A recent study in the New England Journal of Medicine calls into question the bi-annual screening for osteoporosis that Medicare recommends for women over 65.
Researchers at four universities and a VA medical center in Minnesota looked at nearly 5,000 women aged 67 and over. The study, published Thursday, says for women with normal bone density they could wait as long as 15 years before a second exam.
They found osteoporosis would develop in 10% of women with normal bones after 15 years , 5 years for those with moderate osteopenia, and 1 year for women in advanced stages.
Medicare covers every two years the test known as duel-energy X-ray absorptiometry (DXA), which takes an image of the hip and spine. While the recent study does not have direct policy implications, it could cause Medicare and commercial insurance companies to take another look at the comparative effectiveness of testing every two years.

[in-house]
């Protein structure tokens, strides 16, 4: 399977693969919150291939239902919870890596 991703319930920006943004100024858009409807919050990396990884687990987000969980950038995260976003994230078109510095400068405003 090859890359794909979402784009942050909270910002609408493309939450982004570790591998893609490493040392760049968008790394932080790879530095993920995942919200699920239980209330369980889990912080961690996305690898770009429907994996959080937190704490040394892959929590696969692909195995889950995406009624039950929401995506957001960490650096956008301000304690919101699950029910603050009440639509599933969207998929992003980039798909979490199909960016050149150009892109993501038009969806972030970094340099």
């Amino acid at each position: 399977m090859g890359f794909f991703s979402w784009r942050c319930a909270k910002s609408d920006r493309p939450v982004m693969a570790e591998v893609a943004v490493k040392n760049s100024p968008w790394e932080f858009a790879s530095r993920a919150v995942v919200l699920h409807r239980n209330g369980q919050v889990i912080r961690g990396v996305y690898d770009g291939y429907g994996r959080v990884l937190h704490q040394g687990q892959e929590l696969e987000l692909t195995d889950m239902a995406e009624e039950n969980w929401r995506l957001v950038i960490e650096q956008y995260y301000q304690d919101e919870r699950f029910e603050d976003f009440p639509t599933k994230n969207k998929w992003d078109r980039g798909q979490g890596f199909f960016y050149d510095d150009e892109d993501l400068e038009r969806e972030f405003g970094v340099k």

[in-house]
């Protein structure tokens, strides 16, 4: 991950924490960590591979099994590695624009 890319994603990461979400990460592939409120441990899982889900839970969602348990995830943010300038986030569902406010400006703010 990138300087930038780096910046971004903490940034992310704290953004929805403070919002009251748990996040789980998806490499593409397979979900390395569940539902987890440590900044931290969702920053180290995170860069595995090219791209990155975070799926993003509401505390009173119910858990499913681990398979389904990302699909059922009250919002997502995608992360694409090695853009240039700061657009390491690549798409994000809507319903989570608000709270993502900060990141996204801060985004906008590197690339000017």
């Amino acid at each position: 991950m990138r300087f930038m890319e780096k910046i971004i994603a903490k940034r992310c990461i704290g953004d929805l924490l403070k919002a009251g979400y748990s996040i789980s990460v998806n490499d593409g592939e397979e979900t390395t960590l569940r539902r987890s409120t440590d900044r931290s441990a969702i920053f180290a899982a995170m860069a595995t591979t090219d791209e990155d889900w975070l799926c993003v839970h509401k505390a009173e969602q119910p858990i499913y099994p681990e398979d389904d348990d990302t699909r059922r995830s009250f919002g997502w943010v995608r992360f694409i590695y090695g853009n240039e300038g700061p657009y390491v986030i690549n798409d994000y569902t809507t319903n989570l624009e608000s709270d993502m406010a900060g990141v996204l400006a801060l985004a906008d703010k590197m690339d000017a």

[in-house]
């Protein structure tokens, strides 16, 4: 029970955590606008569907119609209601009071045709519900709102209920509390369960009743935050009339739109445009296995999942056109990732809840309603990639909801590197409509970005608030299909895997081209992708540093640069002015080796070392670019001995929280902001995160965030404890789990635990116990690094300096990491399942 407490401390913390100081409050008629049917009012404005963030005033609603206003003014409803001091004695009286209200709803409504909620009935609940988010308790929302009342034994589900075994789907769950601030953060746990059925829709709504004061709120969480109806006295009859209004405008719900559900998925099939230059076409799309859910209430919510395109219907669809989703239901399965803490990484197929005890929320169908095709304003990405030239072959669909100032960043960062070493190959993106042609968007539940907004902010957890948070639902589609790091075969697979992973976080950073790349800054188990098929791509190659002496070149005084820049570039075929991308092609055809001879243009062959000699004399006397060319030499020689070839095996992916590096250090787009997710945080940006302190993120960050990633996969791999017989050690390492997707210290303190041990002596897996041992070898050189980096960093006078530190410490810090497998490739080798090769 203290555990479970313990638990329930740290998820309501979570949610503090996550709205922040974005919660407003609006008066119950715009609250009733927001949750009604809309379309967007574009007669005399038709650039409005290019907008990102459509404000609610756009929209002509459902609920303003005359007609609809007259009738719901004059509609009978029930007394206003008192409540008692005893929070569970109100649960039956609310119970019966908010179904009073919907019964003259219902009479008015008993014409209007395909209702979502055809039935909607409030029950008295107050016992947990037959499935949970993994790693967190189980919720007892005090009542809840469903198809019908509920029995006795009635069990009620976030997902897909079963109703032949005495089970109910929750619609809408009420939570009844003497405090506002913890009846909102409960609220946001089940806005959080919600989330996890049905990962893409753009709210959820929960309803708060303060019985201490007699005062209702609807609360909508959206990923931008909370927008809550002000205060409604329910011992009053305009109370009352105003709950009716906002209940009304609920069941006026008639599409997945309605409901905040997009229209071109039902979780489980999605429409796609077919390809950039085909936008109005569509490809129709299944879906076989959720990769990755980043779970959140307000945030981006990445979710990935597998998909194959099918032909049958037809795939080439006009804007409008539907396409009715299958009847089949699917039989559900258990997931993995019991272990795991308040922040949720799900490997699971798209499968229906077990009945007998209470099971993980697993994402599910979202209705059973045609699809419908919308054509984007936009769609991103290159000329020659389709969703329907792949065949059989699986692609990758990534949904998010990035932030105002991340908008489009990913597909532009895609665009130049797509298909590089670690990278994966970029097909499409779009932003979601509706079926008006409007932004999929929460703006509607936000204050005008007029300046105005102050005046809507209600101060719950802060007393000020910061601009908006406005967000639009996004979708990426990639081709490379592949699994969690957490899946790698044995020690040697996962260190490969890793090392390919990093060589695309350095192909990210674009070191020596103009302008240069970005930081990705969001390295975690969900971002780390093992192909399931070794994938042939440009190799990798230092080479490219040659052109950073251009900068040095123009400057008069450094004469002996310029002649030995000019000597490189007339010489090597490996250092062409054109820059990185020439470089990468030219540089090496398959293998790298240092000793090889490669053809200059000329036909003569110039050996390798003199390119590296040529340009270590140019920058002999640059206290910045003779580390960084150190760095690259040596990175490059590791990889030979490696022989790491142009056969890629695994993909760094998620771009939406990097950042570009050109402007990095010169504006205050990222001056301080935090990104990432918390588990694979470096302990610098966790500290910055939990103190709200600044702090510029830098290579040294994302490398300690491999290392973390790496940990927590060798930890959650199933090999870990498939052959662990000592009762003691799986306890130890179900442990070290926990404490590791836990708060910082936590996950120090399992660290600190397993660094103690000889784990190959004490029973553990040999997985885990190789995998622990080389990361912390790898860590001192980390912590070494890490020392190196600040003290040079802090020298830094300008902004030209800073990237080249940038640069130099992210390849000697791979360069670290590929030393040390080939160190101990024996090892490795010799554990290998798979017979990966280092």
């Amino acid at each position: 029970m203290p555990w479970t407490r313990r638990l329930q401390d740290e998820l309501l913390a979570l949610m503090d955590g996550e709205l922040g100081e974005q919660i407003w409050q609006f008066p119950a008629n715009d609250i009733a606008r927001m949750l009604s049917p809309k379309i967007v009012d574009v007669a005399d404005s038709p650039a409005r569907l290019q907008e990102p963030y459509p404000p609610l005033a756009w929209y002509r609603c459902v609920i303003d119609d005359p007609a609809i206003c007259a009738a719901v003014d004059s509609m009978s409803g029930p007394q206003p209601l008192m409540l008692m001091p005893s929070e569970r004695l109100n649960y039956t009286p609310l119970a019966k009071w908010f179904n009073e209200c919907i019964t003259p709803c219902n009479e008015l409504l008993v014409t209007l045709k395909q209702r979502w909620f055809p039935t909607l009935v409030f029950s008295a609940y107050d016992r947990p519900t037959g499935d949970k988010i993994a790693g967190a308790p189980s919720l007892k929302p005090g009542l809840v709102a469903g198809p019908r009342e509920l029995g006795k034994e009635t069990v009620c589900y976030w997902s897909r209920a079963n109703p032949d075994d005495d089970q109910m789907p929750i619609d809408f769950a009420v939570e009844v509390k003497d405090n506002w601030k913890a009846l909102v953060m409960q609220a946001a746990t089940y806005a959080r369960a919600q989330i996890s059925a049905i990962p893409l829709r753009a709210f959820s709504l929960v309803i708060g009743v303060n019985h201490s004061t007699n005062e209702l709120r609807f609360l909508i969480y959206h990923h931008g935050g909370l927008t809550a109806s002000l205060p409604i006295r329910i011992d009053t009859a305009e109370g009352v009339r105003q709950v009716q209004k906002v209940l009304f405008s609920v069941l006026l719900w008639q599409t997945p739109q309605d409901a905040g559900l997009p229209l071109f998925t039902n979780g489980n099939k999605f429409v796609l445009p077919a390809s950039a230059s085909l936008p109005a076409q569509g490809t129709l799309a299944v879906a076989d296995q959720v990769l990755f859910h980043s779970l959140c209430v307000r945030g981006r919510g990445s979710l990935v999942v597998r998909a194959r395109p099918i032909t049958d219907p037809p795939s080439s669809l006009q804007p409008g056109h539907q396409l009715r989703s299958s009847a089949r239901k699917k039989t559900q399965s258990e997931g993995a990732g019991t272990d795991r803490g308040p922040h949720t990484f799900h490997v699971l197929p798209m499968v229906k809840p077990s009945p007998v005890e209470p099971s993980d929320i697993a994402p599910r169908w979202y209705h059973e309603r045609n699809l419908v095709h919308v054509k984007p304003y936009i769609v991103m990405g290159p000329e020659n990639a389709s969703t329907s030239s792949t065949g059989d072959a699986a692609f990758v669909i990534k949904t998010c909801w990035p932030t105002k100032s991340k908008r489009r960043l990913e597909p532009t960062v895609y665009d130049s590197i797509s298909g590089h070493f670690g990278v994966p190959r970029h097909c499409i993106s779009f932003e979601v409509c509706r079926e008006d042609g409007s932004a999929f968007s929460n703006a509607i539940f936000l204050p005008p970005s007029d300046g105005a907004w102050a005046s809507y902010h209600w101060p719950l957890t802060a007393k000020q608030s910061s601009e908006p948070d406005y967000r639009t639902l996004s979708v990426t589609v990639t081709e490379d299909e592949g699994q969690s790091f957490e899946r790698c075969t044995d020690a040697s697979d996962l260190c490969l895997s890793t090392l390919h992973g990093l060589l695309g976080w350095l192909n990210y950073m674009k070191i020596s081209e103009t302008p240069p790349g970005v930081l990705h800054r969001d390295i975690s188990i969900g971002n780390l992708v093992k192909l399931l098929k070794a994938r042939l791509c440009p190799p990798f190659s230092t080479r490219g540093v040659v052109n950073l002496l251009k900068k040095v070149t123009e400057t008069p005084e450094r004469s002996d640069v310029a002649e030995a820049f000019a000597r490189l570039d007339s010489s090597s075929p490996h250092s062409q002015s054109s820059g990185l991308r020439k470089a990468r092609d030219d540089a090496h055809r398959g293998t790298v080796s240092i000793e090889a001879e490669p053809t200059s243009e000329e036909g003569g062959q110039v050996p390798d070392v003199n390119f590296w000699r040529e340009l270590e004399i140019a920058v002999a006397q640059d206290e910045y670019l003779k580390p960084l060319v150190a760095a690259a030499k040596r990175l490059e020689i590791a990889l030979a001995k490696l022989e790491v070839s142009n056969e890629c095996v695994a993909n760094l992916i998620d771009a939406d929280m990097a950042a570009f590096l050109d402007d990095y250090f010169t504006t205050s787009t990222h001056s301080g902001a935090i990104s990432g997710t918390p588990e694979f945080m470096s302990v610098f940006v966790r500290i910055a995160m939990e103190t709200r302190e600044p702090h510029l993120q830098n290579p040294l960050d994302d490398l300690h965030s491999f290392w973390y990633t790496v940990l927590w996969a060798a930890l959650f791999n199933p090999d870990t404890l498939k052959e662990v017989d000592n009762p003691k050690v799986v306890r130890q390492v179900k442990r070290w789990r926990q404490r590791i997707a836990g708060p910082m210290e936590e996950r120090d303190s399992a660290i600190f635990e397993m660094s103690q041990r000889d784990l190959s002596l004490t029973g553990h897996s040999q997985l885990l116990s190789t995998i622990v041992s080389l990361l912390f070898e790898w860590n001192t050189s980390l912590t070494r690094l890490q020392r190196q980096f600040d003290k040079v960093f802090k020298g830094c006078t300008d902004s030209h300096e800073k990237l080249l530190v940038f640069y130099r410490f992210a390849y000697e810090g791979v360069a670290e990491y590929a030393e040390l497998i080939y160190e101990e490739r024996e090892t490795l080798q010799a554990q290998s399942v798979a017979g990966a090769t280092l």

A New York Times blog on Thursday pointed out just how few women actually receive bone-density tests today despite the recommendation.
“A 2008 study using a 5 percent sample of all Medicare beneficiaries revealed that from 1999 to 2005 only 30 percent of women turning 65 (and 4 percent of men) had bone density tests. About two-thirds, by contrast, had gotten recent mammograms, even though an older woman’s risk of osteoporosis is higher than her risk of breast cancer,” according to the article.
For a related article in New York Time click here.